7 – You can’t read everything

Much more of a superficial one here, but I used to think I could read every book on the planet while watching every film and TV show I love and also listening to all the music I love… fuck, I still think that. But you have to remember that you can’t do everything. While you might want to do everything and do it all to your best ability, you genuinely cannot do that. No matter how superhuman you are, we all have our limits and if you push too far, you’re going to end up disappointed.


8 – Do it yourself

I referenced this pretty thoroughly in the first Editor’s Letter for Nolan Letter but the basic consensus is this: if you see a gap in the market of the world and you have the skill to fix that, do it yourself. If you have the desire to do something but no one will help you, just do it yourself. I’m as big of a dreamer as anybody else, but what is the point in a dream if you don’t try to make it a reality.


9 – Say “yes!”

The best word in the English language is “yes”. Just keep saying “yes!” to everything and you will have no idea where it can take you. Say “yes!” to running that society at school; say “yes!” to the career opportunity you just got offered; say “yes!” to making that contact even if you don’t think you want to. You have absolutely no idea as to where “yes” can take you!


10 – Embrace your past mistakes

I deleted a whole host of pictures from my early teens about four years ago and I regret is massively. While it’s natural to be embarrassed of your past self at first, remember that while you are ever changing, you are also the experiences and memories from what has happened before. It’s nothing to be ashamed about – just be proud about how far you’ve come!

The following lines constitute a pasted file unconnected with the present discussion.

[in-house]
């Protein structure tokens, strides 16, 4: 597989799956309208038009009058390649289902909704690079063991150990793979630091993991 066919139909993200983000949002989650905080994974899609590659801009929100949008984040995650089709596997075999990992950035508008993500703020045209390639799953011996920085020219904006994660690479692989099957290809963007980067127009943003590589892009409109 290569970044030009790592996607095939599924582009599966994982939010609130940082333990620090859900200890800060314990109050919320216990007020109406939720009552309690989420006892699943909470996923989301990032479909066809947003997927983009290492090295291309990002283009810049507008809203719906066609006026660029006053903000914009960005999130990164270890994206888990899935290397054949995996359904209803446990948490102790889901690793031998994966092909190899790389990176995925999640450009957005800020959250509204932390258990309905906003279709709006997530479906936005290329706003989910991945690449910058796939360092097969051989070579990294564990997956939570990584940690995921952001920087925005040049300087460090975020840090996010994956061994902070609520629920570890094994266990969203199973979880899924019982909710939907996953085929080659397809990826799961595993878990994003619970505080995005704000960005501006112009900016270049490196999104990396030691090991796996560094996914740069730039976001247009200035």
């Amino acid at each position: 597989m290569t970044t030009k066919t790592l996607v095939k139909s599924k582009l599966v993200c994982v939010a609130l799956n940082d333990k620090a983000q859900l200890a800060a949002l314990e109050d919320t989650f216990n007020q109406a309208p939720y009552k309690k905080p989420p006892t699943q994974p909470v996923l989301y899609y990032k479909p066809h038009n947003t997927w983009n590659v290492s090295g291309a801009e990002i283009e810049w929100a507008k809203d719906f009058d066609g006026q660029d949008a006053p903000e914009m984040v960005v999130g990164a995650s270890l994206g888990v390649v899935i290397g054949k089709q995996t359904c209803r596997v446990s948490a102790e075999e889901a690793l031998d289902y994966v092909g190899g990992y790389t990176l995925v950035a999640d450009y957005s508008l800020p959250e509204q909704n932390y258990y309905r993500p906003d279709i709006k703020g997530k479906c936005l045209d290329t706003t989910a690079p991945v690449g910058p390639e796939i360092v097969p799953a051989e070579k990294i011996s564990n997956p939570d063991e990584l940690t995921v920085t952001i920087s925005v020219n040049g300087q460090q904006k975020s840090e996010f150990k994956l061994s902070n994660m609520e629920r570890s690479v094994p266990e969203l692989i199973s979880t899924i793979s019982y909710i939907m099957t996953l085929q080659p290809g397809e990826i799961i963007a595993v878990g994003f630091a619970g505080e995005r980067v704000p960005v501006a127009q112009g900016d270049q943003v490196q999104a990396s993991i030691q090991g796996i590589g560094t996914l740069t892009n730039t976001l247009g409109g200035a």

11 – You owe your past self nothing

Following on from the previous point, you also have to remember that you owe your past self nothing. Wanted a dream last week that you don’t want now? Well don’t do it then. While past you has influenced current you, you aren’t entirely made up of past you either. Opinions and people change, so what on Earth is the point in trying to please a version of yourself that no longer exists to enjoy what you’ve done. or a version of you who can’t even say thank you to you for doing it.


12 – Expect nothing in return

Perhaps a rather pessimistic rule to follow, but do nothing with an expectation of something in return. For example, I’m writing this blog post right now, but I’m not even doing it with the expectation of somebody reading it. The moment you start doing something in order to please others and with the expectation of a response is the moment you kill the mood for what you’re doing; the authenticity of the moment you’re in is fleeting the moment you start expecting something from it. Don’t set yourself up for disappointment.


13 – Take it all or nothing